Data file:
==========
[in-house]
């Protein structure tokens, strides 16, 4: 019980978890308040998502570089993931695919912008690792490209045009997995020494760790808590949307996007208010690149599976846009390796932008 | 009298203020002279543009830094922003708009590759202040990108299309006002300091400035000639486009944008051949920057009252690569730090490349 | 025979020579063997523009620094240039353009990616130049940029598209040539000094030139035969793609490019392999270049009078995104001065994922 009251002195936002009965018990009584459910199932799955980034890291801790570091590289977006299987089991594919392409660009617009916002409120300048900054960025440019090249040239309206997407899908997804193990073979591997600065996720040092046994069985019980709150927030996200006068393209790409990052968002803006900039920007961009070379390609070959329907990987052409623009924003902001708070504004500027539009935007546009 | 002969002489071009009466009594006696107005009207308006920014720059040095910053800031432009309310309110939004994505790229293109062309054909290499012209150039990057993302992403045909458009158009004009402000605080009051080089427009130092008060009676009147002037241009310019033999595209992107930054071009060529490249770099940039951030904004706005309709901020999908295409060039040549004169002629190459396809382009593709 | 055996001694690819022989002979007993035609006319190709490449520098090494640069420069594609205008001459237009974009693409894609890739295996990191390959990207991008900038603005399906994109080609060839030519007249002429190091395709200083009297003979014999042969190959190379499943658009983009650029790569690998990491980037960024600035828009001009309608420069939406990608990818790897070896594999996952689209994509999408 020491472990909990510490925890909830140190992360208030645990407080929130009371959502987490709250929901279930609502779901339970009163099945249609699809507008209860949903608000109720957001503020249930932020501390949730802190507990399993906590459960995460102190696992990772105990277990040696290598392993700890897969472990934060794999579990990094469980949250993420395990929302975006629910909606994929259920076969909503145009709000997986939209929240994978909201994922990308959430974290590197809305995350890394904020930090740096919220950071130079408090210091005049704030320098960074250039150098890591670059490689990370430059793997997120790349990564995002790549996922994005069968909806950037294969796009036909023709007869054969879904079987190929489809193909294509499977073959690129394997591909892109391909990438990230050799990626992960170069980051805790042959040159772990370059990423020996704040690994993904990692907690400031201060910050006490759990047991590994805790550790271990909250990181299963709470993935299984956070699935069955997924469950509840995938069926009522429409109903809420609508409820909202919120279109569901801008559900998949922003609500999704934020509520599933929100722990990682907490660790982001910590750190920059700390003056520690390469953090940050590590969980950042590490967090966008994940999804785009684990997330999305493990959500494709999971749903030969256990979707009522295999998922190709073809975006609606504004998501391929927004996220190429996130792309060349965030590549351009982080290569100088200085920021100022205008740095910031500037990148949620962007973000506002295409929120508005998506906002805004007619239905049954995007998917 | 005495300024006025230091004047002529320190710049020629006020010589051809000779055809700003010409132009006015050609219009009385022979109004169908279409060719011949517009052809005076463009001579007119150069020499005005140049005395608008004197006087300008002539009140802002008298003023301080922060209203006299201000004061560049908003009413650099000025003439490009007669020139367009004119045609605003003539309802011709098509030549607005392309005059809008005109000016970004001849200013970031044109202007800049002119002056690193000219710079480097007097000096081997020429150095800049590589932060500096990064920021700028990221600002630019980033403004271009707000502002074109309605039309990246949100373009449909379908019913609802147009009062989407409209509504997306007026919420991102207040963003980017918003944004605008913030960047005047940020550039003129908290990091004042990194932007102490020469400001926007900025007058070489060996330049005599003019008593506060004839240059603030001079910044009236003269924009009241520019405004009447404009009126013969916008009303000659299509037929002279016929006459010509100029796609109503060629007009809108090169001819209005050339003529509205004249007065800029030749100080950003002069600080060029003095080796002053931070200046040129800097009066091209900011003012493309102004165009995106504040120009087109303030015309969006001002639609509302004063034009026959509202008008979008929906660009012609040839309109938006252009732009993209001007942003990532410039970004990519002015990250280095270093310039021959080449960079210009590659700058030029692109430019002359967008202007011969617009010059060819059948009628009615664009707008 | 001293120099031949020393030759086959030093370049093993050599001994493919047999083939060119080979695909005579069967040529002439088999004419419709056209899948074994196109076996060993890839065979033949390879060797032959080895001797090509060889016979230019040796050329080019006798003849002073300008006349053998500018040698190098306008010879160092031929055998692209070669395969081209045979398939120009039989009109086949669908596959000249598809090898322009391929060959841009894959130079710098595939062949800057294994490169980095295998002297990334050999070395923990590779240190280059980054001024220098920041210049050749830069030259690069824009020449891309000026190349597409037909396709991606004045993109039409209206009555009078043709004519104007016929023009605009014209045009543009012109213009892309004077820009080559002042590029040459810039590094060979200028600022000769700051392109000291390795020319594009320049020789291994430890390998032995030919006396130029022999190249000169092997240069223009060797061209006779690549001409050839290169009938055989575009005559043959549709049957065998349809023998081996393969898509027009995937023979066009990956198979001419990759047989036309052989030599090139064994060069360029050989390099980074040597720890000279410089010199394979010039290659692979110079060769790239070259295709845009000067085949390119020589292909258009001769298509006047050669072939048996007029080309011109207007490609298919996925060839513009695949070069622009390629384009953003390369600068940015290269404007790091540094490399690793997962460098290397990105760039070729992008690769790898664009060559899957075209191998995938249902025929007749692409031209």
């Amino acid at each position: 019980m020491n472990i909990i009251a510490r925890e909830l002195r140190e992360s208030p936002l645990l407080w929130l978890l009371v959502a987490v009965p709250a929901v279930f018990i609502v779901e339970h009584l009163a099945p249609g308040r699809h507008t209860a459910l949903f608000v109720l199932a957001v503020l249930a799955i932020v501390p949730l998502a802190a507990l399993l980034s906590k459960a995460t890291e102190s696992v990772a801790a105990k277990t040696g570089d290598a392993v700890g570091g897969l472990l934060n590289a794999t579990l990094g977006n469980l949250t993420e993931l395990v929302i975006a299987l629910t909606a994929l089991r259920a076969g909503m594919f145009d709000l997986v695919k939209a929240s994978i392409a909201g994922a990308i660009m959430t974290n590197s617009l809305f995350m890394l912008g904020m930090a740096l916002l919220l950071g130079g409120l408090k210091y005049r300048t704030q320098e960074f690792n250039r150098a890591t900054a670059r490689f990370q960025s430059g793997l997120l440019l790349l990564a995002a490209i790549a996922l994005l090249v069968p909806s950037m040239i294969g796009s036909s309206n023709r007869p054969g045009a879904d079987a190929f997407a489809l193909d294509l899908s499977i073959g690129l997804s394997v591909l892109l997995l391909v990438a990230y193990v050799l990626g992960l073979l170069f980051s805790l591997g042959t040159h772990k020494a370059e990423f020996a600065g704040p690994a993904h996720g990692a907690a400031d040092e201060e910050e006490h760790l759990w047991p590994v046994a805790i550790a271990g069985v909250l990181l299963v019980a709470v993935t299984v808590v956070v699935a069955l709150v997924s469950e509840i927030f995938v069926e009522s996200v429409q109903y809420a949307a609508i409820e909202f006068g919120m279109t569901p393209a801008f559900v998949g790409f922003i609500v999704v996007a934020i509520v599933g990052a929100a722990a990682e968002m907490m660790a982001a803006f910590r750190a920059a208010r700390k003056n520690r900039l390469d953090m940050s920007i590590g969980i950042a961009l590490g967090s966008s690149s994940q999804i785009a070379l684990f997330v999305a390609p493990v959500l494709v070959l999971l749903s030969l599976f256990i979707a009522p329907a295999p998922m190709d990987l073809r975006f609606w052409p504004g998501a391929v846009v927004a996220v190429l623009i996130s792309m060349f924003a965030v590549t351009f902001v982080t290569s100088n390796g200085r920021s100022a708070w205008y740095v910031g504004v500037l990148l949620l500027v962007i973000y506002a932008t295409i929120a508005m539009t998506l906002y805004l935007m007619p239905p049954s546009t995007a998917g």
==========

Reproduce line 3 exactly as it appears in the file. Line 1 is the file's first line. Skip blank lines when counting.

């Amino acid at each position: 019980m020491n472990i909990i009251a510490r925890e909830l002195r140190e992360s208030p936002l645990l407080w929130l978890l009371v959502a987490v009965p709250a929901v279930f018990i609502v779901e339970h009584l009163a099945p249609g308040r699809h507008t209860a459910l949903f608000v109720l199932a957001v503020l249930a799955i932020v501390p949730l998502a802190a507990l399993l980034s906590k459960a995460t890291e102190s696992v990772a801790a105990k277990t040696g570089d290598a392993v700890g570091g897969l472990l934060n590289a794999t579990l990094g977006n469980l949250t993420e993931l395990v929302i975006a299987l629910t909606a994929l089991r259920a076969g909503m594919f145009d709000l997986v695919k939209a929240s994978i392409a909201g994922a990308i660009m959430t974290n590197s617009l809305f995350m890394l912008g904020m930090a740096l916002l919220l950071g130079g409120l408090k210091y005049r300048t704030q320098e960074f690792n250039r150098a890591t900054a670059r490689f990370q960025s430059g793997l997120l440019l790349l990564a995002a490209i790549a996922l994005l090249v069968p909806s950037m040239i294969g796009s036909s309206n023709r007869p054969g045009a879904d079987a190929f997407a489809l193909d294509l899908s499977i073959g690129l997804s394997v591909l892109l997995l391909v990438a990230y193990v050799l990626g992960l073979l170069f980051s805790l591997g042959t040159h772990k020494a370059e990423f020996a600065g704040p690994a993904h996720g990692a907690a400031d040092e201060e910050e006490h760790l759990w047991p590994v046994a805790i550790a271990g069985v909250l990181l299963v019980a709470v993935t299984v808590v956070v699935a069955l709150v997924s469950e509840i927030f995938v069926e009522s996200v429409q109903y809420a949307a609508i409820e909202f006068g919120m279109t569901p393209a801008f559900v998949g790409f922003i609500v999704v996007a934020i509520v599933g990052a929100a722990a990682e968002m907490m660790a982001a803006f910590r750190a920059a208010r700390k003056n520690r900039l390469d953090m940050s920007i590590g969980i950042a961009l590490g967090s966008s690149s994940q999804i785009a070379l684990f997330v999305a390609p493990v959500l494709v070959l999971l749903s030969l599976f256990i979707a009522p329907a295999p998922m190709d990987l073809r975006f609606w052409p504004g998501a391929v846009v927004a996220v190429l623009i996130s792309m060349f924003a965030v590549t351009f902001v982080t290569s100088n390796g200085r920021s100022a708070w205008y740095v910031g504004v500037l990148l949620l500027v962007i973000y506002a932008t295409i929120a508005m539009t998506l906002y805004l935007m007619p239905p049954s546009t995007a998917g």